If the unit-owner is more than 60 days behind, the board should strongly consider consulting with the condo’s counsel about pursuing legal action.
Many condo bylaws contain restrictions on the amount of money a board may spend on capital improvements and non-emergency capital repairs (i.e., roof or façade repair) without first having to obtain unit-owner approval (usually a simple majority). Accordingly, even if the lobby hasn’t been redecorated in 25 years and its furniture is in tatters, if the cost of renovation exceeds the threshold amount that the board is permitted to spend, then you’re going to have to call a special meeting of unit-owners and obtain their approval for the expenditure. The steps for calling a special meeting are also in the bylaws.
If there’s no set limit on the amount, you’ll need to consider how to fund the project. Are the board’s capital reserves sufficient to cover the expense? If so, what will be the plan for replenishing the funds? Will there need to be an assessment and, if so, for how much and for how long?
Before engaging in any major capital project, a prudent board will consult with its managing agent and possibly its accountant for input on how to fund the project. If there is any question as to whether unit-owner approval or some other procedural step may be required before starting the project, you should also consult the condominium’s counsel.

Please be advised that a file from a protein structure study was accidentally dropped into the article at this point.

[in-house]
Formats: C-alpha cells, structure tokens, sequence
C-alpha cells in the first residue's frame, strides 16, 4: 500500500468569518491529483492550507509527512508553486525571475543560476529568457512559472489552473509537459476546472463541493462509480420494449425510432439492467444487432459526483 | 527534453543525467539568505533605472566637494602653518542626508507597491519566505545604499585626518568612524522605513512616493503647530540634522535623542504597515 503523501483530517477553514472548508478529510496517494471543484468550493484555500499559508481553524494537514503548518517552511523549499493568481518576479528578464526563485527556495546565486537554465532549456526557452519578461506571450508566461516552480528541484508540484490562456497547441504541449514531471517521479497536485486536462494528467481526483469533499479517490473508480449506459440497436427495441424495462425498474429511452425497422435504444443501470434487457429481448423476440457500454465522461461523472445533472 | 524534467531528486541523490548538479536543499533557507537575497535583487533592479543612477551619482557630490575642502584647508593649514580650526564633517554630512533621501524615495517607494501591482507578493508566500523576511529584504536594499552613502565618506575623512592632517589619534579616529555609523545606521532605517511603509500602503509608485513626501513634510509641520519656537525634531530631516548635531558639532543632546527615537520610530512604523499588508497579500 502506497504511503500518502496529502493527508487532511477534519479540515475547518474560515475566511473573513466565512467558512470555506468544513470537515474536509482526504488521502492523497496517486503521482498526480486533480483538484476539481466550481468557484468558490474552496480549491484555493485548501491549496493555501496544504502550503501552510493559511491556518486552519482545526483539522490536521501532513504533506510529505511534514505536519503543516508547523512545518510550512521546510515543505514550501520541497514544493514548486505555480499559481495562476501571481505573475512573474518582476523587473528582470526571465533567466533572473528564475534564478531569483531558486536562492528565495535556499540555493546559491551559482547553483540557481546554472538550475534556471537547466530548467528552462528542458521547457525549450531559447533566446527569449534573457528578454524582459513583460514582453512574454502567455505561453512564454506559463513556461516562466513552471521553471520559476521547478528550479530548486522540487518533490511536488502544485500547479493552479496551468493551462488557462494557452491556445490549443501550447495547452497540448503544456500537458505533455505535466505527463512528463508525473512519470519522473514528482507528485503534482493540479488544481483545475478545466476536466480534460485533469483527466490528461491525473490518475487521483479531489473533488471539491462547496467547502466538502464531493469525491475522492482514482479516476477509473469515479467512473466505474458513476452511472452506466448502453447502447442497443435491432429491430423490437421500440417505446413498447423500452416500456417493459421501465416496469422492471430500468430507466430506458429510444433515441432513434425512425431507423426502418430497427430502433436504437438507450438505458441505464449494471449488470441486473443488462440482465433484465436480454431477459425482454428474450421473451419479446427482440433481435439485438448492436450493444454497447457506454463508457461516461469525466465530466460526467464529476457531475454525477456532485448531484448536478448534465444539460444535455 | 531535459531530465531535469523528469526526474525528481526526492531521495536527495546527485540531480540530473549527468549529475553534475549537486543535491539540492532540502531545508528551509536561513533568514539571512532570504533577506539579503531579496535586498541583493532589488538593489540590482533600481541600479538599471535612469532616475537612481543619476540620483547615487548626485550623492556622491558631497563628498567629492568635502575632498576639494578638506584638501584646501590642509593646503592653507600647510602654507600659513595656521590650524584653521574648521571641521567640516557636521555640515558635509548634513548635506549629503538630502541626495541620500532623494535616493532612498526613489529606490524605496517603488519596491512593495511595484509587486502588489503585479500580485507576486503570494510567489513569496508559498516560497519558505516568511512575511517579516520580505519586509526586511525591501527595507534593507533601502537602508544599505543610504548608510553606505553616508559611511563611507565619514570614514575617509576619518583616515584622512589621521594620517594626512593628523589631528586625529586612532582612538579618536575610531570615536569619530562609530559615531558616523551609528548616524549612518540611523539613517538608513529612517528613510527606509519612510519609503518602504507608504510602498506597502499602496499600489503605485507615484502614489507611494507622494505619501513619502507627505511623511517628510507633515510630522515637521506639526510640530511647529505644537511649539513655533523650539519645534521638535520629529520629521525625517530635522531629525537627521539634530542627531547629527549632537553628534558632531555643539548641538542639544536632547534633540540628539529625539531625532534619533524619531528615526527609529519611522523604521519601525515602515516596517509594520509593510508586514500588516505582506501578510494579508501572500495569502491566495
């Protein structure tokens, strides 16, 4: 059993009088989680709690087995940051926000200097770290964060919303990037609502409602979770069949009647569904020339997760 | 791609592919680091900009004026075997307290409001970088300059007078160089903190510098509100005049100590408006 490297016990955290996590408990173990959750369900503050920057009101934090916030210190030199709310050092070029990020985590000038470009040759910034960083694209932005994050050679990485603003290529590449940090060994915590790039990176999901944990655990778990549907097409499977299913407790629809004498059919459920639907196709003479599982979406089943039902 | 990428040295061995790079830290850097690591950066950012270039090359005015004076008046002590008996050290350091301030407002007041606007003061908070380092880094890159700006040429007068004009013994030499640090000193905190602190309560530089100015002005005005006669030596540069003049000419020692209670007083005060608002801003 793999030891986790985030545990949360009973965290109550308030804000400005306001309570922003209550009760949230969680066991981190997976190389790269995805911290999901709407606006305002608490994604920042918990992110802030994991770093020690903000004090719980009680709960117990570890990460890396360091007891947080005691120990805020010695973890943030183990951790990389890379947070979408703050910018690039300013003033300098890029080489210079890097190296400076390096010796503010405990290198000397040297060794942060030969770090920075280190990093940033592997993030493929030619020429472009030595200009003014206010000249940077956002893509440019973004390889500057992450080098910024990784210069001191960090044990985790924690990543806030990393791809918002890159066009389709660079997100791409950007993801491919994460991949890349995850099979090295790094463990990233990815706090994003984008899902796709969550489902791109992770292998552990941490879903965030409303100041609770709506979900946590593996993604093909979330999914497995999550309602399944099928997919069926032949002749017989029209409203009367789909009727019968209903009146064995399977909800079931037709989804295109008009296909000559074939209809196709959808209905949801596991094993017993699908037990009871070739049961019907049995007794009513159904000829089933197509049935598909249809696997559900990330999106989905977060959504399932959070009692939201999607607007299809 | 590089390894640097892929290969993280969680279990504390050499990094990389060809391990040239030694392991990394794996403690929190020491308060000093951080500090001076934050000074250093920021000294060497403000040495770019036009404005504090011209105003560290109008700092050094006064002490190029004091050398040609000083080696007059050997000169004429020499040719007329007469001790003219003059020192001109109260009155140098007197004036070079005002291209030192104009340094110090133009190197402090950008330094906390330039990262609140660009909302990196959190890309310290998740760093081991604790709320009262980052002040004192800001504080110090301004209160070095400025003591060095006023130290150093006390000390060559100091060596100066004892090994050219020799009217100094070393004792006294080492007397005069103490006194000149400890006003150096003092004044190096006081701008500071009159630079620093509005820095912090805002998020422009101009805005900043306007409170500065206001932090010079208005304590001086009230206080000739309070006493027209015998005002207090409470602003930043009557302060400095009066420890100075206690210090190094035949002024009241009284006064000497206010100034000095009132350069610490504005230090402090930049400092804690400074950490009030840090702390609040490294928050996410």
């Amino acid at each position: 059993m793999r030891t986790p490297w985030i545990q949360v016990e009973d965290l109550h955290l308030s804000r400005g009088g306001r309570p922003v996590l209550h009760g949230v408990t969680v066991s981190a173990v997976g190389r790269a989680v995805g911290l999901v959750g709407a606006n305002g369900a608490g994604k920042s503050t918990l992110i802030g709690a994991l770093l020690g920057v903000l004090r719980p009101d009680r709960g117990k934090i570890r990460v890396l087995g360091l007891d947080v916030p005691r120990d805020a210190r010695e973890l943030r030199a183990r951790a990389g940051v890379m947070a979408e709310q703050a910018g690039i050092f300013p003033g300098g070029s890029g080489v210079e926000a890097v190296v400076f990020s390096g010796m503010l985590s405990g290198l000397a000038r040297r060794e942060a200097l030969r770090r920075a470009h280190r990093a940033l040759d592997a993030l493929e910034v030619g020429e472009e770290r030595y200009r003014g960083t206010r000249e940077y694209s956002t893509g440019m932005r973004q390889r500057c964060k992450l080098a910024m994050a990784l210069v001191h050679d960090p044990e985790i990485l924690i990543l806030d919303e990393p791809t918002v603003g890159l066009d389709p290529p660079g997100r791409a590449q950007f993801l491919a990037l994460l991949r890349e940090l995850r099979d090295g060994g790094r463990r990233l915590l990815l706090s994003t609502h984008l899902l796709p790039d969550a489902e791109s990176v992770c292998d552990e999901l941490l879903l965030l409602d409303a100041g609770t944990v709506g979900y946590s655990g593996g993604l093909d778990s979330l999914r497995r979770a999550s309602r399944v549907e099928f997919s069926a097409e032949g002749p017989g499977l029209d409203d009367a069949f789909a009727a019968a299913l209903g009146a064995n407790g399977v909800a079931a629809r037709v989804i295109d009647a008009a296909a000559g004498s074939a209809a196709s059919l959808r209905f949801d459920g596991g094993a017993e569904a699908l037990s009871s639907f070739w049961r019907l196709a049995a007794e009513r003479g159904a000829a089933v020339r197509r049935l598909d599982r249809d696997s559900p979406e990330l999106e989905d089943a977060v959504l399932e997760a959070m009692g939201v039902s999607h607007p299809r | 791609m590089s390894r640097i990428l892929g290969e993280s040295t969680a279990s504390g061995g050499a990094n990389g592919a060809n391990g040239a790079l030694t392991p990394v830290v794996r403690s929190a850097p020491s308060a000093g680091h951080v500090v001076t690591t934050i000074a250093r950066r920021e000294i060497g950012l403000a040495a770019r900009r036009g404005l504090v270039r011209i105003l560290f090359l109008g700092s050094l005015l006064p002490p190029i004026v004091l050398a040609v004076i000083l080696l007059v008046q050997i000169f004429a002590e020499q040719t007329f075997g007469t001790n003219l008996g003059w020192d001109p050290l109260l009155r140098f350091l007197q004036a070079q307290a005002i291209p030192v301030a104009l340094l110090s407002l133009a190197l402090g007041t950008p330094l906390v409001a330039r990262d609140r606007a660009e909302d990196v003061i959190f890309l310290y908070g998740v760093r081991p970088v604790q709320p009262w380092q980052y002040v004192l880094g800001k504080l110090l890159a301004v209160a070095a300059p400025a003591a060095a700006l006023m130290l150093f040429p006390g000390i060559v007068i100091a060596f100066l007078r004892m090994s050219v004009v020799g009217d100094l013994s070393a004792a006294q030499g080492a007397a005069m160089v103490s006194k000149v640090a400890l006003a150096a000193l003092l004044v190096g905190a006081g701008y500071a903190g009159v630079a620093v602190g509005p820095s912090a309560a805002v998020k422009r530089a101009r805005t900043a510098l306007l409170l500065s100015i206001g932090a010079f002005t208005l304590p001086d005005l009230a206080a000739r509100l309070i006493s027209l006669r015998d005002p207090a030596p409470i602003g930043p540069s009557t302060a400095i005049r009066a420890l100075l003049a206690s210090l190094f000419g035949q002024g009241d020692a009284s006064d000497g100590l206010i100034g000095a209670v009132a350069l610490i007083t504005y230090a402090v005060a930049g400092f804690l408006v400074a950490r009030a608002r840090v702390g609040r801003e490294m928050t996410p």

Sale and Leasing of Units
Unlike the sale or sublet of a co-op apartment, which is subject to the approval of the board, a condo board is far more limited in its ability to “reject” the sale or leasing of an apartment.
With regard to sales, most condos provide the association with a right of first refusal, which must be exercised within a certain period of time after the unit-owner gives the board notice of his/her intention to sell. In other words, the only way a board can “reject” or otherwise block a sale from proceeding (assuming proper notice is given) is by having the condominium association itself purchase the unit on the same terms and conditions as the prospective sale. The “waiver” of the condominium’s right of first refusal must typically be exercised within a specified period of time (i.e., 30 days), or else it will be considered waived.
Needless to say, the exercise of the right of first refusal is no easy feat to accomplish and, indeed, many governing documents require that a board must obtain the approval of a majority or even supermajority of unit-owners before exercising the condo’s right of first refusal.
Similarly, other than limitations on certain short-term leases (i.e., less than six months), a condominium unit-owner enjoys a very broad right to rent his or her apartment, so long as the board is notified in accordance with established procedures and is offered a right to rent the unit on the same terms and conditions. Again, a board that fails to act on a rental application within the time frame specified by the governing documents will usually be deemed to have waived its rights in this matter.
A prudent board will require that a potential buyer complete a purchase application containing some information about the proposed purchaser/tenant, and will review such “packages” and assent to the condominium’s waiver of its right of first refusal.
These are only a few of the myriad issues you will confront during your tenure on a condo board. Issues regarding unit-owner disputes, alterations, capital repair projects and governance-related matters are also likely to rear their heads.
In each of these instances, your first stop for guidance should always be your governing documents.